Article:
Bullying in the workplace : towards a uniform approach in South African labour law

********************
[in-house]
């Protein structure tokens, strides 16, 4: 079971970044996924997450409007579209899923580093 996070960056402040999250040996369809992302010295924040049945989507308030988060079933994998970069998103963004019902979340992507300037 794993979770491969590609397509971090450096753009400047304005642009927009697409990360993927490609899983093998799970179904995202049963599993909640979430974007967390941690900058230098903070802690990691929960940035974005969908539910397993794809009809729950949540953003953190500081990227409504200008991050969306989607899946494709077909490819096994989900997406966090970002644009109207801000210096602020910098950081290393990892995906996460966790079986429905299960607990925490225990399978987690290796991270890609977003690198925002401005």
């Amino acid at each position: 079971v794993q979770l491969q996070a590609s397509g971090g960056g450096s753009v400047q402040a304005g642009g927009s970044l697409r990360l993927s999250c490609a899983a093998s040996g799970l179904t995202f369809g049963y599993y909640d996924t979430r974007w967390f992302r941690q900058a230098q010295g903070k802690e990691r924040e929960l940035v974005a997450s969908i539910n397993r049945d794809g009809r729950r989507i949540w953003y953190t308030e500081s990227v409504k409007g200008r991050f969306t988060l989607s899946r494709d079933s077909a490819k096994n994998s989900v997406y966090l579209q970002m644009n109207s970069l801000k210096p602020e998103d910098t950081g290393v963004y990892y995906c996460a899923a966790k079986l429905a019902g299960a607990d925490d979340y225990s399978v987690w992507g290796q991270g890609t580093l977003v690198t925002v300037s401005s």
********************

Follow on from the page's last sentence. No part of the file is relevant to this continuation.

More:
Bullying in the workplace is a kind of aggression that occurs where an individual or group intimidates, excludes, harasses, insults, mistreats or demeans another individual or group at work, either directly or indirectly. A complex power imbalance presents itself, in that the perpetrator uses formal or informal power over his or her victim to such an extent that the victim is almost powerless to defend him or herself. Bullying can occur from the top to the bottom, from the bottom to the top, or horizontally. Not all kinds of bullying give rise to illegal acts, but even if menial bullying continues over time, it can give rise to severe negative effects. Due to new digital developments in employment, the management of cyberbullying, as a form of workplace bullying, complicates the legal dilemma even further. Not only do bullied victims have to continue in a working relationship where the bullying took place, but depression, stress, anxiety, post-traumatic stress disorder and a plethora of physical illnesses also take their toll, as reflected in abnormally high turnover and absenteeism figures. If no timeous intervention occurs early during the bullying, severe psychological problems have been reported by bullied victims, which render them incapable to continue with work, or lead to summary resignations accompanied by claims for constructive dismissal. Low morale and negativity have been shown to be linked to workplace bullying and impact negatively on the organisation as a whole, and vicarious liability for the employer may follow. Due to the fact that there is no universally accepted definition for bullying and different jurisdictions place bullying on different continuums, it adds to the problem of regulating and preventing workplace bullying. The question has been asked whether there is a need to legislate employees into being “nice” to one another, but that merely shows the lack of knowledge about the notion and effects of workplace bullying. Sexual harassment is a form of human behaviour and is regulated extensively. With bullying four times more prevalent than sexual harassment, there is no reason why bullying should not be regulated also. Many countries, such as Sweden, Germany and France, have legislated bullying and there is a strong drive in the USA to have the Healthy Workplace Bill passed. Many states have introduced different versions thereof, but none have been passed. The USA treats bullying as a form of harassment, and no protection exists for employees who fall outside the scope of certain “classes”, unless, of course, the bullying amounts to criminal actions or tort action. The UK treats workplace bullying as a dignity violation and extensively uses antistalking law, in the form of the Protection from Harassment Act of 1997, to curb bullying. Australia views bullying from a health and safety perspective and, in South Australia, it is currently dealt with by means of Codes. There is a drive to eradicate bullying from the workplace on a national level through a new Code (dealing with workplace bullying), for which public commentary has recently closed. Little has however been done in South Africa to create awareness of, or deal with, this peril. The country is in dire need of a uniform approach to workplace bullying. It is not clear on which continuum bullying should be placed, but as our discrimination laws are not limited to certain “classes”, it is not suggested that separate legislation should be passed. The new Protection from Harassment Act could be used, as in the UK. Employers should embark on the creation and implementation of zero-tolerance policies in the workplace to deal with this pervasive problem. For too long the victims of workplace bullying have suffered silently at the hands of bullies.
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